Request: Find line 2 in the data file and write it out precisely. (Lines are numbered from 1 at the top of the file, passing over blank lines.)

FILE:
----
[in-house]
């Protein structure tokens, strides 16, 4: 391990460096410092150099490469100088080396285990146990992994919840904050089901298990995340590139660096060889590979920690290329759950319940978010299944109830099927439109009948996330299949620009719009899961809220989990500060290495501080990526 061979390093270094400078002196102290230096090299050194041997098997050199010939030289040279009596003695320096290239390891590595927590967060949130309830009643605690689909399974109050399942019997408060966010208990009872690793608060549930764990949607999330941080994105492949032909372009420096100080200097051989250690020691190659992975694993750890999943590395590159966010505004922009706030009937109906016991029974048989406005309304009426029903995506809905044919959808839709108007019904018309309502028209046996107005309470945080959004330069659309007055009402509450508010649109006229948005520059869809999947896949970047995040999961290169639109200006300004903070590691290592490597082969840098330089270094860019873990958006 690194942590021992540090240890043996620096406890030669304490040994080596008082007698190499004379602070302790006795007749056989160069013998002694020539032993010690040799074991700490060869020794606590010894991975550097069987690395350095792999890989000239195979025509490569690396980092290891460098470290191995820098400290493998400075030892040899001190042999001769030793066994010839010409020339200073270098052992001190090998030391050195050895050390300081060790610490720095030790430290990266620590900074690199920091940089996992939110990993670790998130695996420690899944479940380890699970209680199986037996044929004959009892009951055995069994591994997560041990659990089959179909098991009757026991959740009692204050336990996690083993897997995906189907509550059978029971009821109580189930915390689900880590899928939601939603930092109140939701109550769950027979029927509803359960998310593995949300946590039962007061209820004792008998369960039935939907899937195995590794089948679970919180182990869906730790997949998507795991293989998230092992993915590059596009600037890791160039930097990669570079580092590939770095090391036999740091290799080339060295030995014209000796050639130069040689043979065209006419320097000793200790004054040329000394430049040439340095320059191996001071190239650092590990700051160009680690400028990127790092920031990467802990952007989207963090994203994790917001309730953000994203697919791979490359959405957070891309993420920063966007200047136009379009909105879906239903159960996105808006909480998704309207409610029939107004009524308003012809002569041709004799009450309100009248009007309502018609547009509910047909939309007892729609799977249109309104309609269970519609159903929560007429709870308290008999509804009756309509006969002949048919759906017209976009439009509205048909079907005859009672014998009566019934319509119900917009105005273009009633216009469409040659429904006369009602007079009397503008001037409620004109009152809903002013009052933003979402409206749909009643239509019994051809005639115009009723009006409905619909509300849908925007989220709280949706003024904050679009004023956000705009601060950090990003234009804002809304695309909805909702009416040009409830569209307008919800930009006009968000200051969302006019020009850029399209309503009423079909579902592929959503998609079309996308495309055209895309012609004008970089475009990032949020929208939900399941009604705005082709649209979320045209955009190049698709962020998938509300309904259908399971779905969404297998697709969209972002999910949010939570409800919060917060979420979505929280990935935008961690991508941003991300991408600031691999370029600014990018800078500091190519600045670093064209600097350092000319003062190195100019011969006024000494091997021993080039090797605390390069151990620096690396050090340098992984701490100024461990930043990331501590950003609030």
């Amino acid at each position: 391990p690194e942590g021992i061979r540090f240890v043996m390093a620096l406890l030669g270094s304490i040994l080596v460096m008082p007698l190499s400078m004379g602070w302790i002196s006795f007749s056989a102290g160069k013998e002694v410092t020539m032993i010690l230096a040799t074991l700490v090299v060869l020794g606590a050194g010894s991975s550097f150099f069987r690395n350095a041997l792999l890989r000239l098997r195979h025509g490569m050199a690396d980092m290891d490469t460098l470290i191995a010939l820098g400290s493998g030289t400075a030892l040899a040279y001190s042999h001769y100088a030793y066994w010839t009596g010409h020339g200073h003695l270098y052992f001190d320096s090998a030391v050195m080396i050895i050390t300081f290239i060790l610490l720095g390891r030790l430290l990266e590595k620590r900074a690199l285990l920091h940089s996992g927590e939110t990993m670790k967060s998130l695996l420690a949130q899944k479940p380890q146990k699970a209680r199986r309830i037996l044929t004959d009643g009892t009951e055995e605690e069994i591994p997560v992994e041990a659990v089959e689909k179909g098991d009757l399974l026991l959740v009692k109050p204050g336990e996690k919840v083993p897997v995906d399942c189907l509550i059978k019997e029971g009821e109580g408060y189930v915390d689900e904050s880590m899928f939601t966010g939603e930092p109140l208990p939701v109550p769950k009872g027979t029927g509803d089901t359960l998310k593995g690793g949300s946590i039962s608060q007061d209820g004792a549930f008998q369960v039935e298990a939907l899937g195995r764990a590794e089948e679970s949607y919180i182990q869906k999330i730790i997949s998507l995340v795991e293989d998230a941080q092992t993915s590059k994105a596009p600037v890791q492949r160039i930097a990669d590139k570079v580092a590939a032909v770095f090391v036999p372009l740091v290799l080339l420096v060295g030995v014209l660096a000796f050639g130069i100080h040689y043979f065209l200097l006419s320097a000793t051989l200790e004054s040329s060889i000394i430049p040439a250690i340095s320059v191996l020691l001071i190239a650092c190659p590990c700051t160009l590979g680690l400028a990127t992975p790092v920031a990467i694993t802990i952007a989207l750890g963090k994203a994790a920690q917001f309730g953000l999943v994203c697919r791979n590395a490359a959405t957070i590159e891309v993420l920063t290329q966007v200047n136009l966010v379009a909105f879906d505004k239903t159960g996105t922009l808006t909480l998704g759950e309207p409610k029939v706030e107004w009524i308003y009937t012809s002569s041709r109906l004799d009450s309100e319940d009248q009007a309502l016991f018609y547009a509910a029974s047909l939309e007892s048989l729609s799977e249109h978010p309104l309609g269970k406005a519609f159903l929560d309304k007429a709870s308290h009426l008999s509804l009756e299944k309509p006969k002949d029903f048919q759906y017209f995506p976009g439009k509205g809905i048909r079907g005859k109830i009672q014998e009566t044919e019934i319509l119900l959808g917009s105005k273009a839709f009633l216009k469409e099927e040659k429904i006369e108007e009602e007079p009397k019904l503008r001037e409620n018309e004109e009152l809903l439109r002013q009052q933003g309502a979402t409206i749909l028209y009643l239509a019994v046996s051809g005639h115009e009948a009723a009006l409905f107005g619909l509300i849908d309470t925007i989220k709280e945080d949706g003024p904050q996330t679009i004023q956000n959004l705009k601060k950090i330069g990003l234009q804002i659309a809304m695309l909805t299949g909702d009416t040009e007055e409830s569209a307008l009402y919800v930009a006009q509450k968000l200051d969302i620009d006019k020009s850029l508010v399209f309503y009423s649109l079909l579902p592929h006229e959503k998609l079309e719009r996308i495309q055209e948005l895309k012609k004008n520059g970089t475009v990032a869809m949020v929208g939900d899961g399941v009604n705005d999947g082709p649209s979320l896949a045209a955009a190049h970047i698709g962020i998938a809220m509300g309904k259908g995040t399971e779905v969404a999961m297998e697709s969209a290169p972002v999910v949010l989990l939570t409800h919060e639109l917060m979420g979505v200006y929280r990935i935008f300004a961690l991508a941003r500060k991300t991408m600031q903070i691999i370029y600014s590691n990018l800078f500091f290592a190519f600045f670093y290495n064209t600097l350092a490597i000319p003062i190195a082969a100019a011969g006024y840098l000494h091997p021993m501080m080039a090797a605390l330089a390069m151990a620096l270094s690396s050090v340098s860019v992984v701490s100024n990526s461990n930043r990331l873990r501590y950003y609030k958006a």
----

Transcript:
């Protein structure tokens, strides 16, 4: 391990460096410092150099490469100088080396285990146990992994919840904050089901298990995340590139660096060889590979920690290329759950319940978010299944109830099927439109009948996330299949620009719009899961809220989990500060290495501080990526 061979390093270094400078002196102290230096090299050194041997098997050199010939030289040279009596003695320096290239390891590595927590967060949130309830009643605690689909399974109050399942019997408060966010208990009872690793608060549930764990949607999330941080994105492949032909372009420096100080200097051989250690020691190659992975694993750890999943590395590159966010505004922009706030009937109906016991029974048989406005309304009426029903995506809905044919959808839709108007019904018309309502028209046996107005309470945080959004330069659309007055009402509450508010649109006229948005520059869809999947896949970047995040999961290169639109200006300004903070590691290592490597082969840098330089270094860019873990958006 690194942590021992540090240890043996620096406890030669304490040994080596008082007698190499004379602070302790006795007749056989160069013998002694020539032993010690040799074991700490060869020794606590010894991975550097069987690395350095792999890989000239195979025509490569690396980092290891460098470290191995820098400290493998400075030892040899001190042999001769030793066994010839010409020339200073270098052992001190090998030391050195050895050390300081060790610490720095030790430290990266620590900074690199920091940089996992939110990993670790998130695996420690899944479940380890699970209680199986037996044929004959009892009951055995069994591994997560041990659990089959179909098991009757026991959740009692204050336990996690083993897997995906189907509550059978029971009821109580189930915390689900880590899928939601939603930092109140939701109550769950027979029927509803359960998310593995949300946590039962007061209820004792008998369960039935939907899937195995590794089948679970919180182990869906730790997949998507795991293989998230092992993915590059596009600037890791160039930097990669570079580092590939770095090391036999740091290799080339060295030995014209000796050639130069040689043979065209006419320097000793200790004054040329000394430049040439340095320059191996001071190239650092590990700051160009680690400028990127790092920031990467802990952007989207963090994203994790917001309730953000994203697919791979490359959405957070891309993420920063966007200047136009379009909105879906239903159960996105808006909480998704309207409610029939107004009524308003012809002569041709004799009450309100009248009007309502018609547009509910047909939309007892729609799977249109309104309609269970519609159903929560007429709870308290008999509804009756309509006969002949048919759906017209976009439009509205048909079907005859009672014998009566019934319509119900917009105005273009009633216009469409040659429904006369009602007079009397503008001037409620004109009152809903002013009052933003979402409206749909009643239509019994051809005639115009009723009006409905619909509300849908925007989220709280949706003024904050679009004023956000705009601060950090990003234009804002809304695309909805909702009416040009409830569209307008919800930009006009968000200051969302006019020009850029399209309503009423079909579902592929959503998609079309996308495309055209895309012609004008970089475009990032949020929208939900399941009604705005082709649209979320045209955009190049698709962020998938509300309904259908399971779905969404297998697709969209972002999910949010939570409800919060917060979420979505929280990935935008961690991508941003991300991408600031691999370029600014990018800078500091190519600045670093064209600097350092000319003062190195100019011969006024000494091997021993080039090797605390390069151990620096690396050090340098992984701490100024461990930043990331501590950003609030």